By Bennett Roberson, CSP, CESCP
Director of Business Development, Gulf Coast Safety Council
In the field of Electrical Safety there are, like other disciplines, many terms and acronyms that are frequently used which may have the unintended effect of confusing, or at a minimum, be misleading for some at times. Terms such as Qualified and Unqualified leave many employers “Uncertain” as to where their employee’s skill level and experience leave them in regard to the OSHA standards. Is the journeyman electrician that has been with the company for 15 years qualified? They are licensed by a third party, and have worked on various projects over the years which has given them a broad base of knowledge and skills. Surely, they must be considered “Qualified.” Or are they……
Let’s start by taking a look at OSHA’s definition, in the General Industry Standard, of a Qualified Person for Electrical Work – “One who has received training in and has demonstrated skills and knowledge in the construction and operation of electric equipment and installations and the hazards involved.” Although this may appear to be a concise description of what constitutes a Qualified Person, OSHA goes on to expand on the requirements.
Note 1 to the definition of "qualified person:" “Whether an employee is considered to be a "qualified person" will depend upon various circumstances in the workplace. For example, it is possible and, in fact, likely for an individual to be considered "qualified" with regard to certain equipment in the workplace, but "unqualified" as to other equipment. (See 1910.332(b)(3) for training requirements that specifically apply to qualified persons.)”
Note 2 to the definition of "qualified person:" “An employee who is undergoing on-the-job training and who, in the course of such training, has demonstrated an ability to perform duties safely at his or her level of training and who is under the direct supervision of a qualified person is considered to be a qualified person for the performance of those duties.”
OSHA does not give a definition for an Unqualified Person in 1910 Subpart S, but does address requirements to protect these individuals in the workplace; “Additional requirements for unqualified persons. Employees who are covered by paragraph (a) of this section but who are not qualified persons shall also be trained in and familiar with any electrically related safety practices not specifically addressed by 1910.331 through 1910.335 but which are necessary for their safety.”
The National Fire Protection Association, commonly referred to as NFPA, is a global leader in the advancement of safety in many areas such as fires, explosions and electrical hazards. NFPA 70®, National Electric Code, covers not only requirements for electrical equipment installations and maintenance, but also for electrical safety in the workplace. NFPA 70E®, Standard for Electrical Safety in the Workplace, has been helping to protect workers from its inception in 1976. Since that time NFPA 70E® has become one of the most widely used standards by employers and employees alike to perform work safely when dealing with electrical hazards. So how does NFPA 70E® classify an individual as a Qualified or Unqualified?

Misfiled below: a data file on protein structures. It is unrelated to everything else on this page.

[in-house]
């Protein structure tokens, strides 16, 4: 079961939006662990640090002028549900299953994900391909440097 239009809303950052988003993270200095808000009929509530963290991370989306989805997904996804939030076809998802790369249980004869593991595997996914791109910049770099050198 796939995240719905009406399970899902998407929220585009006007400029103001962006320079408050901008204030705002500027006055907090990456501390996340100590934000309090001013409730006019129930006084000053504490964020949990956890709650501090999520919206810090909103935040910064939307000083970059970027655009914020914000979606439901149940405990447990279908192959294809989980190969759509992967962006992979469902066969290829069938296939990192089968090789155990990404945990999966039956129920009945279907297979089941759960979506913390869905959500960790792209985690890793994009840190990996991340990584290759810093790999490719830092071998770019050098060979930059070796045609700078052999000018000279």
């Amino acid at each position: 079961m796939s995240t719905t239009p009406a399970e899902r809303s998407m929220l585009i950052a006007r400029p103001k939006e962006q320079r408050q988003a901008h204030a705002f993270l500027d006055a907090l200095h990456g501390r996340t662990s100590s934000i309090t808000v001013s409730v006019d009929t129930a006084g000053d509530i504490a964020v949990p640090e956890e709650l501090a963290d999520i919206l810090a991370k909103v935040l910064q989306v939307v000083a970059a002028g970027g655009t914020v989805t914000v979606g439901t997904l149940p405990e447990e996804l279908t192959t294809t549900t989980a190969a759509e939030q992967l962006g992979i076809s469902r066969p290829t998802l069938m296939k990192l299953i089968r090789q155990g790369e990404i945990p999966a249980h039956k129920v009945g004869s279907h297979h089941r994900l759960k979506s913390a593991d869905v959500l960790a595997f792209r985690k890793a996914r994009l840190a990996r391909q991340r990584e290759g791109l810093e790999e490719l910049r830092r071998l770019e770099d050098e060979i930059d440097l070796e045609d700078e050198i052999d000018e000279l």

Qualified Person. “One who has demonstrated skills and knowledge related to the construction and operation of electrical equipment and installations and has received safety training to identify the hazards and reduce the associated risk.” This definition is very similar to that of OSHA. Note that both refer to construction and operation of electrical equipment, training, skills, knowledge, and hazards.
Unqualified Person. “A person who is not a qualified person.”
NFPA 70E® also specifies “Unqualified persons shall be trained in, and familiar with, any electrical safety-related practices necessary for their safety.”
To achieve a clearer understanding of how to determine if an employee is Qualified or Unqualified the NFPA 70E® Handbook for Electrical Safety in the Workplace, 2021 edition, describes it like this, “Any person who has not received the specific training necessary to perform a task or to recognize when an electrical hazard exists and how to avoid that hazard or who has not demonstrated their ability to perform a task is an unqualified person. An employee qualified to perform a specific task might be unqualified to perform other tasks. The characteristics of being qualified and unqualified are task-dependent.”
So, what does this all mean? Simply put, for any employee to be considered Qualified for particular equipment or tasks, they must be trained, not only on the equipment or task, but to identify hazards and ways to eliminate or mitigate them. NFPA 70E® goes into greater detail for training in 110.6 Training Requirements, as does OSHA in 1910.332. While OSHA 29CFR1926 Construction, Subpart K – Electrical, does not address training requirements, it can be found in 1926.1408 Power line safety. Of course, as a general rule, 1926.21 Safety training and education covers general requirements and employer responsibilities for employee training for construction.
One more item to remember, ensure that your company keeps a record of this training. Not only for skill verification purposes, but for inspection or auditing requirements. As the old saying goes, “If it’s not documented, it didn’t happen.”